The 3 Pillars: the past, the present, and the future

YOU’RE REACTING TO THE PAST

Now that you understand this, it’s easy to understand that when you use conventional reporting to gauge your performance (in terms of volume or otherwise), you’re using the past to orient your future—but you’re doing it at the macroscopic level, as mentioned above, while on the factory floor, it’s done at a microscopic level. To top it off, you won’t see the results of your adjustments until you get your next production report, once the wood’s in inventory.

In many mills, data is collected directly from the equipment (e.g., the optimizer) after each shift and / or from the lumber yard. This data is often copied into spreadsheets for analysis and reporting. It’s easy to see how this takes time and is prone to errors. Even if they’re shared between people in the mill, these spreadsheets are usually only intimately understood by their owners—the data isn’t truly shared.

Furthermore, data analysts work eight to 10 hours a day in mills that operate 16 to 24 hours. The reaction gap can be wide—assuming everything runs smoothly.

For example, let’s assume that someone forgets to enable a specialty product in a production run. It’s very likely that this oversight won’t be noticed until the run or shift is over. As a result, you’ll be reacting—instead of acting—to this oversight, initiating the production again or delaying / cancelling its delivery.

You’re familiar with the headaches that brings: frustrated workers busy dealing with emergencies instead of getting value-added work done, missed market opportunities, and a less valuable product mix.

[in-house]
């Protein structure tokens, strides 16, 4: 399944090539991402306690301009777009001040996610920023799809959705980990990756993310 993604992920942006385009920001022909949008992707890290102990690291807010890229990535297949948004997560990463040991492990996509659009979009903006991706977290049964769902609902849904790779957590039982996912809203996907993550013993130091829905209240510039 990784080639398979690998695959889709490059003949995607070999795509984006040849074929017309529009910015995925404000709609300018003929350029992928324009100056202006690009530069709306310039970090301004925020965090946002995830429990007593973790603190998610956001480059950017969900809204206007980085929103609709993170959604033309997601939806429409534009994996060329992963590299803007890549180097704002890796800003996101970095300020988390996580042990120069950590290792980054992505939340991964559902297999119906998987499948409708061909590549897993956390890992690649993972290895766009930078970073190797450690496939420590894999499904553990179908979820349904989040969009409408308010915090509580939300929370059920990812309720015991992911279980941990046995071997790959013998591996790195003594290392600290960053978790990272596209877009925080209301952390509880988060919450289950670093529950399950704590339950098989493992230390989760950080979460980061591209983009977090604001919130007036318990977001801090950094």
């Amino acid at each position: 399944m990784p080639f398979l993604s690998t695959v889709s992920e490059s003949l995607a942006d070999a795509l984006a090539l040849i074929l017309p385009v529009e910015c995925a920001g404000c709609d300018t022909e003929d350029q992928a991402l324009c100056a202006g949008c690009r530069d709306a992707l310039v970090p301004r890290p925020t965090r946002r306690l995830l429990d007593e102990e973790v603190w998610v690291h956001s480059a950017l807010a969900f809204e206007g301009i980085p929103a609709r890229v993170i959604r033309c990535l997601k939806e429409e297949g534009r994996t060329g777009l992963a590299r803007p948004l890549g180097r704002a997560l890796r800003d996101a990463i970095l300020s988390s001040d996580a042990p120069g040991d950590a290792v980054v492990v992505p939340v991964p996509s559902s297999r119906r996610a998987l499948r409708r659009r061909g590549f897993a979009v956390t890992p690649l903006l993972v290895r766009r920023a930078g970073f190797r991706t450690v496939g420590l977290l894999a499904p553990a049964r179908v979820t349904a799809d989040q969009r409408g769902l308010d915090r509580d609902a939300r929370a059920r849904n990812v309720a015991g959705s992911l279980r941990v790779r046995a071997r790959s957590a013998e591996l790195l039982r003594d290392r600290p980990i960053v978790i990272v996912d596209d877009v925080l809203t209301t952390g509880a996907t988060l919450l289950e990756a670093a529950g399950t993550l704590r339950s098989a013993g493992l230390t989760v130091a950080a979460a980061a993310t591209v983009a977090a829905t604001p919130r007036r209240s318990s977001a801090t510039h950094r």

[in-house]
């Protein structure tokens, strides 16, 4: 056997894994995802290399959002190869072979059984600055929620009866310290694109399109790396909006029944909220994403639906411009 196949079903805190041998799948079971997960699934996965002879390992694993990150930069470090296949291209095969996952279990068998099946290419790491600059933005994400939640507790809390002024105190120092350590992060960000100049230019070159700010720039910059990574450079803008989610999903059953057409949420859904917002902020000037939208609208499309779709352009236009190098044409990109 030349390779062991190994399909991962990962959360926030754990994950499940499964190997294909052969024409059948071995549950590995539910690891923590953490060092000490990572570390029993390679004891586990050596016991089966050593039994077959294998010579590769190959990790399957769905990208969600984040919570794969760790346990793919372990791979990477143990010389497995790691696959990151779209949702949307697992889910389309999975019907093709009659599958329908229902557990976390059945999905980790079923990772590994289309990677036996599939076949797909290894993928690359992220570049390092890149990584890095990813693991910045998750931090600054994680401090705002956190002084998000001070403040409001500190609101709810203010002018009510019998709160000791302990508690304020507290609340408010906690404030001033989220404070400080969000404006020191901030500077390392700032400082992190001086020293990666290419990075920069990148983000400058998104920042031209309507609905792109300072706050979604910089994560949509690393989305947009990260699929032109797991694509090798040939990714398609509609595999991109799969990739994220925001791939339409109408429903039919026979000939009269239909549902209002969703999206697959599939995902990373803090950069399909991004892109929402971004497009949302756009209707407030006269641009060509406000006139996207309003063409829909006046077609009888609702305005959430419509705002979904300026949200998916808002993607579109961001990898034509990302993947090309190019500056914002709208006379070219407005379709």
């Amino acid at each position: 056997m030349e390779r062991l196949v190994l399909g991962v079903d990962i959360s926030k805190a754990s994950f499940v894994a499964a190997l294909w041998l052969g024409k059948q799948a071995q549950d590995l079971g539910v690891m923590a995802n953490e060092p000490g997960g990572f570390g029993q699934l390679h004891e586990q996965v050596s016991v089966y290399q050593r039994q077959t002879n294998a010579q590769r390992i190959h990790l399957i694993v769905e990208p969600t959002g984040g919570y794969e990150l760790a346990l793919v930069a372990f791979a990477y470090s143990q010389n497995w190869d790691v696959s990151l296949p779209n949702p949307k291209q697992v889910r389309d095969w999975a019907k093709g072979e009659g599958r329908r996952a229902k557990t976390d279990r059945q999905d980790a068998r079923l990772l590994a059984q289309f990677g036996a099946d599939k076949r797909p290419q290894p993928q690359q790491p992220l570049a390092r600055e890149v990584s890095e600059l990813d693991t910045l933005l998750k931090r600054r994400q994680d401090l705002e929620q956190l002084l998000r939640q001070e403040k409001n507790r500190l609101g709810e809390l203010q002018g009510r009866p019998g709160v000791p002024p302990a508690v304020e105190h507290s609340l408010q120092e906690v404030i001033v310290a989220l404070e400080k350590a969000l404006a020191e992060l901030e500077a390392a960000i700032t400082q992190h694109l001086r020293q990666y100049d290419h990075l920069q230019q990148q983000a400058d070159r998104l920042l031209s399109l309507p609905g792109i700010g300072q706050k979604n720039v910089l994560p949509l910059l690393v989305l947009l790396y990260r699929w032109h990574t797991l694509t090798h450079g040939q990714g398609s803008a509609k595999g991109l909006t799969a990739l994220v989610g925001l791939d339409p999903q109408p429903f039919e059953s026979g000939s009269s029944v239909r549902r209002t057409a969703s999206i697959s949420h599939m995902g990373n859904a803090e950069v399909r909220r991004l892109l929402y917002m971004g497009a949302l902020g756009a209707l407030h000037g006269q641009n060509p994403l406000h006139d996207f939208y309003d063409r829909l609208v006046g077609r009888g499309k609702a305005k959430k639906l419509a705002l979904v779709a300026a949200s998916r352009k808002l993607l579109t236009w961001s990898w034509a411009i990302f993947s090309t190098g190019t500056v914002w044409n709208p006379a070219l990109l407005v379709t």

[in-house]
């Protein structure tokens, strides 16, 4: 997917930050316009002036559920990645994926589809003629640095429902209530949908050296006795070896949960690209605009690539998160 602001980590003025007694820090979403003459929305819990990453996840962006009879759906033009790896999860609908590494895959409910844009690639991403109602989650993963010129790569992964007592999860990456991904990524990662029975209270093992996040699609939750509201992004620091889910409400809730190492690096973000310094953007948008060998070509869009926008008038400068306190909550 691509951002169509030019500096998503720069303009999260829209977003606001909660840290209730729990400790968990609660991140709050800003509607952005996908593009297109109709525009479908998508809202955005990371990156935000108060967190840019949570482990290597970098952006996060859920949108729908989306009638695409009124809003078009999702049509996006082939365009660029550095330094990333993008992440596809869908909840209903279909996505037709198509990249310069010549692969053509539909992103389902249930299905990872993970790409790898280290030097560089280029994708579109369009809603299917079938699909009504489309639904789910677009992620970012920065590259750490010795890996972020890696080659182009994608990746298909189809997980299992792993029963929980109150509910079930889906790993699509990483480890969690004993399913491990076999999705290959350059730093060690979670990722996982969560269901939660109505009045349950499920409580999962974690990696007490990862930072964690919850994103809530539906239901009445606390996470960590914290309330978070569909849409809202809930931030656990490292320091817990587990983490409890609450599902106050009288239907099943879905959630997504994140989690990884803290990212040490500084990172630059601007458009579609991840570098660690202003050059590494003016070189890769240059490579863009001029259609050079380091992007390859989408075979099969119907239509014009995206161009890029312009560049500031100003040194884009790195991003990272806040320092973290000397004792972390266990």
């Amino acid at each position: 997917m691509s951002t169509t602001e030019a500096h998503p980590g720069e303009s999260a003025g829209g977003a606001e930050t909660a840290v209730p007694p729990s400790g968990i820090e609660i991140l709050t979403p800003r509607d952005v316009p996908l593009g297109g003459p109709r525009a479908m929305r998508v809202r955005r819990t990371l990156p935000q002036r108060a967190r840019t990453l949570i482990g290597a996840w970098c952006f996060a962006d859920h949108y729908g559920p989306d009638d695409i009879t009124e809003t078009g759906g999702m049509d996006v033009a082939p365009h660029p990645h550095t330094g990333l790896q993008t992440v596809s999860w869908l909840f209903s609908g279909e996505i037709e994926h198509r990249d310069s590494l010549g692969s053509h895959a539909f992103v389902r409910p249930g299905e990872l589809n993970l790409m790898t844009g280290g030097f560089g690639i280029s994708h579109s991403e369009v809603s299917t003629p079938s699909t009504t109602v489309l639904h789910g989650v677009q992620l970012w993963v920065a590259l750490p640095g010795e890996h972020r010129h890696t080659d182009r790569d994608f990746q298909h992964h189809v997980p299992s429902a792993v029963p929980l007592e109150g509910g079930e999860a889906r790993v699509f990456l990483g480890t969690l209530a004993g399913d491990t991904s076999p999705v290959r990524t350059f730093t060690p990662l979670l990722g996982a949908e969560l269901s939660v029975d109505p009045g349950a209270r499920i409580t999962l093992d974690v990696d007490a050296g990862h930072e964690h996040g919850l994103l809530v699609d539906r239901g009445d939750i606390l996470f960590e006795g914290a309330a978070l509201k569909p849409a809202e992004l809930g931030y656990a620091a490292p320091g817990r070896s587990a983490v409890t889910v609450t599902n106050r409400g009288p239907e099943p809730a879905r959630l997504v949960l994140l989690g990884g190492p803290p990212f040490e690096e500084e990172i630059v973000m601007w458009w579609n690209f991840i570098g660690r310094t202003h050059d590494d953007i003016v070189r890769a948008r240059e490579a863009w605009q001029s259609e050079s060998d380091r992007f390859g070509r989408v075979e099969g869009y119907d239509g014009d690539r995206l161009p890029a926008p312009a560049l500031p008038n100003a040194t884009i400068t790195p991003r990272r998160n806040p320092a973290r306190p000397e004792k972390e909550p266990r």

Reacting to the past of production
The 3 Pillars

YOU NEED ACTIONABLE INSIGHTS TO CHANGE THE PRESENT

How can you go from reacting to acting? By unlocking the data sleeping in your mill’s operational technology (OT), to anchor your business objectives and strategy, contextualize the KPIs you’ll need to support your strategy, and leverage your mill’s actual “smarts”—your personnel—by giving them the right information, at the right time to influence operator behavior and get the best results.

1. MANAGE YOUR INVENTORY BETTER

That’s the first step towards leveraging the 3 Pillars effectively.

Knowing exactly what’s in your lumber yard, whether it’s freshly sawn, scheduled to be loaded for drying, waiting to be planed, or ready to be shipped, is the basic place to start leveraging smart insights. So doing, you gain an understanding of the projected value of your product mix.

Having logistical data at each stage of production about the packages in your yard can also be a boon to the efficiency of your mill. When you know that you have requested products, you also know when they’ll be ready for delivery, and you don’t have to look for them.

The lumber yard is set to be the next stage on the road to I4.0 because it’s the perfect place for improvements, leveraging M2M communication, geofencing, and autonomous vehicles to get the most out of the yard. PMP SOLUTIONS is already getting this future ready.
Read HOW IMPROVING INVENTORY MANAGEMENT profited BEN HOKUM
You have to know the past to understand the present
Mastering the present with the right insights

2. USE THE RIGHT INSIGHTS TO MASTER THE PRESENT

The second step in mastering the 3 Pillars is to rein in the present: production—sawing, drying, and planing.